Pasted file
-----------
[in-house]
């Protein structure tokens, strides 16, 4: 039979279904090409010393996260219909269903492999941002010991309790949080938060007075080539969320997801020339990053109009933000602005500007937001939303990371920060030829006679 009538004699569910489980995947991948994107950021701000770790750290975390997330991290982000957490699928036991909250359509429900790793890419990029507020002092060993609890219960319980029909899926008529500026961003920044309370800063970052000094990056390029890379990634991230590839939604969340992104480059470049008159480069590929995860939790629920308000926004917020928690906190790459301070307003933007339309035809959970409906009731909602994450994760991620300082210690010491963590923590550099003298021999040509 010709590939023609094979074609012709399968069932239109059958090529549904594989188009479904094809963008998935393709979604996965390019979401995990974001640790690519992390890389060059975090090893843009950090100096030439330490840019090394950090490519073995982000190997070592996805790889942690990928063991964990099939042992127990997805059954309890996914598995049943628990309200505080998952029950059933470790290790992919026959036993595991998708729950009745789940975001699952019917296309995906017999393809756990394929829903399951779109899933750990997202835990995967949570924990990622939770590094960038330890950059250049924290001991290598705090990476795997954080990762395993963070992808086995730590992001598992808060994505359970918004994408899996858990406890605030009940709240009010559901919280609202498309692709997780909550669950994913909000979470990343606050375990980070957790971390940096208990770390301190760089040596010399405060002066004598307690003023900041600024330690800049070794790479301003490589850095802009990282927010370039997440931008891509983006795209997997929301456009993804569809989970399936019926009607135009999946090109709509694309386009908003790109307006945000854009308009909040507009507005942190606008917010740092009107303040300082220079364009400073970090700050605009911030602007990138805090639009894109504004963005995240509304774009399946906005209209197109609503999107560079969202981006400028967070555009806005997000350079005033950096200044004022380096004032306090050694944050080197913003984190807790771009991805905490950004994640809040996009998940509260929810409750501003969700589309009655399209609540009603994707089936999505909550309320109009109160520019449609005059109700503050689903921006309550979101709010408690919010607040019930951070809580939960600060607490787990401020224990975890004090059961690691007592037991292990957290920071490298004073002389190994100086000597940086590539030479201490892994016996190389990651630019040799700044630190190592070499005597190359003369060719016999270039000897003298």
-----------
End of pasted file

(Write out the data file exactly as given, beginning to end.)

[in-house]
């Protein structure tokens, strides 16, 4: 039979279904090409010393996260219909269903492999941002010991309790949080938060007075080539969320997801020339990053109009933000602005500007937001939303990371920060030829006679 009538004699569910489980995947991948994107950021701000770790750290975390997330991290982000957490699928036991909250359509429900790793890419990029507020002092060993609890219960319980029909899926008529500026961003920044309370800063970052000094990056390029890379990634991230590839939604969340992104480059470049008159480069590929995860939790629920308000926004917020928690906190790459301070307003933007339309035809959970409906009731909602994450994760991620300082210690010491963590923590550099003298021999040509 010709590939023609094979074609012709399968069932239109059958090529549904594989188009479904094809963008998935393709979604996965390019979401995990974001640790690519992390890389060059975090090893843009950090100096030439330490840019090394950090490519073995982000190997070592996805790889942690990928063991964990099939042992127990997805059954309890996914598995049943628990309200505080998952029950059933470790290790992919026959036993595991998708729950009745789940975001699952019917296309995906017999393809756990394929829903399951779109899933750990997202835990995967949570924990990622939770590094960038330890950059250049924290001991290598705090990476795997954080990762395993963070992808086995730590992001598992808060994505359970918004994408899996858990406890605030009940709240009010559901919280609202498309692709997780909550669950994913909000979470990343606050375990980070957790971390940096208990770390301190760089040596010399405060002066004598307690003023900041600024330690800049070794790479301003490589850095802009990282927010370039997440931008891509983006795209997997929301456009993804569809989970399936019926009607135009999946090109709509694309386009908003790109307006945000854009308009909040507009507005942190606008917010740092009107303040300082220079364009400073970090700050605009911030602007990138805090639009894109504004963005995240509304774009399946906005209209197109609503999107560079969202981006400028967070555009806005997000350079005033950096200044004022380096004032306090050694944050080197913003984190807790771009991805905490950004994640809040996009998940509260929810409750501003969700589309009655399209609540009603994707089936999505909550309320109009109160520019449609005059109700503050689903921006309550979101709010408690919010607040019930951070809580939960600060607490787990401020224990975890004090059961690691007592037991292990957290920071490298004073002389190994100086000597940086590539030479201490892994016996190389990651630019040799700044630190190592070499005597190359003369060719016999270039000897003298």